Okay, that’s not you, nor me, but I have known business travelers who have done pretty much all of the above.
Here’s the rub: a good hotelier gets good by noting and collecting guest preferences. I have a friend who told me he swore by Four Seasons because he personally dotes on very soft pillows, hates wool anything, and doesn’t like a bed covered with decorative pillows. Apparently Four Seasons noted his interests because as he traveled from city to city whatever Four Seasons he checked into knew his preferences and of course if he were forced into, say, a Ritz Carlton, they didn’t. And he grumbled accordingly.
Just how safe is that kind of data? Could clever hackers find it?
All that kind of data is what data scientists call big data. And big data has emerged as a key to delivering us the personalized services we want without us having to ask.
Understand: credit card data falls under specific federal guidelines. It has to be handled with deliberate care.
That’s not necessarily so regarding guest preference data – big data – and a lot of it is not encrypted, not put under a meaningful lock and key.
Front Desk anywhere, in a blog post, noted: “For too long, the hotel sector has been viewed as a soft target by hackers seeking to steal guest data. While some hoteliers take guest data security seriously, there are still too many operators using inadequate technology and processes to fully protect data.”
Some hotel groups in fact promise to do a good job protecting your data. Here’s the Accor policy : “Confidentiality and security: We will ensure reasonable technical and organizational measures are in place to protect your personal data against alteration or accidental or unlawful loss, or unauthorized use, disclosure or access.”
Word of caution: ask at the hotels where you stay what the policies regarding guest preference data storage. Be clear: we are not talking about credit cards. We’re talking about bedding and the many other little things that when they are done our way make a hotel stay much more comfortable.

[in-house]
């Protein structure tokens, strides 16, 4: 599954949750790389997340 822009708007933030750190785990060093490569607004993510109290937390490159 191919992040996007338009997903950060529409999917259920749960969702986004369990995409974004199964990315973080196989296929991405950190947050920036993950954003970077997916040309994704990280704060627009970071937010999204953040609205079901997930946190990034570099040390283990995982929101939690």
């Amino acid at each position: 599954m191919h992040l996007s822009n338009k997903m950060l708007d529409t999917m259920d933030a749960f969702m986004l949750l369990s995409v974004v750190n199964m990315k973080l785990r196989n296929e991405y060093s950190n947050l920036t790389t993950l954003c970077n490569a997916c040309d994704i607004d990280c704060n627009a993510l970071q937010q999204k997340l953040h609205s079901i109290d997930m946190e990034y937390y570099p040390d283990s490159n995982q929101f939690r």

The EU, incidentally, has a get tough attitude about data privacy. Many companies that do business in Europe say they have brought those policies here. And maybe some actually have.
If you have doubts about your data, ask and keep asking.
Personally, I want hotels where I stay often to remember me and to provide my preferences unasked. That’s what great hoteliers have always done and today’s big data tools make it easier to collect and share the random bits of information that shape who we are as a hotel guest.
I am all for that, when the data are shared within the hotels where I frequently bunk.
I just don’t want hackers to know what kind of pillows I like.
By Robert McGarvey
The ACLU has now filed suit against TSA, claiming that agents are searching the devices of domestic travelers.
“Domestic” is the key word. For some years, the US government – along with many foreign governments – has searched devices owned by international travelers. That’s handled by US Customs and Border Patrol agents and, in 2017, searches were in fact up 60% from 2016.
But the total number of searches in 2017 hit only 30,200. Customs, by the way, has a clear right to search such devices – only diplomats are excepted – and it can search people arriving or departing, US citizens as well as foreign nationals.
About 80% of searches are on devices of non US citizens.
And, really, not many people are searched. 0.0007 of international travelers in 2017.
Domestic travel searches of devices is an entirely different matter.
And I know many very senior executives who sometimes travel with highly confidential documents – pertaining to merger and acquisition targets, for example – who would freak out if they feared their documents might have been scanned in a TSA search. And maybe they could have been.
There’s a lot we just don’t know about domestic data searches.
For what it’s worth, TSA denies it conducts searches: “TSA does not search the contents of electronic devices,” a TSA executive told The Guardian.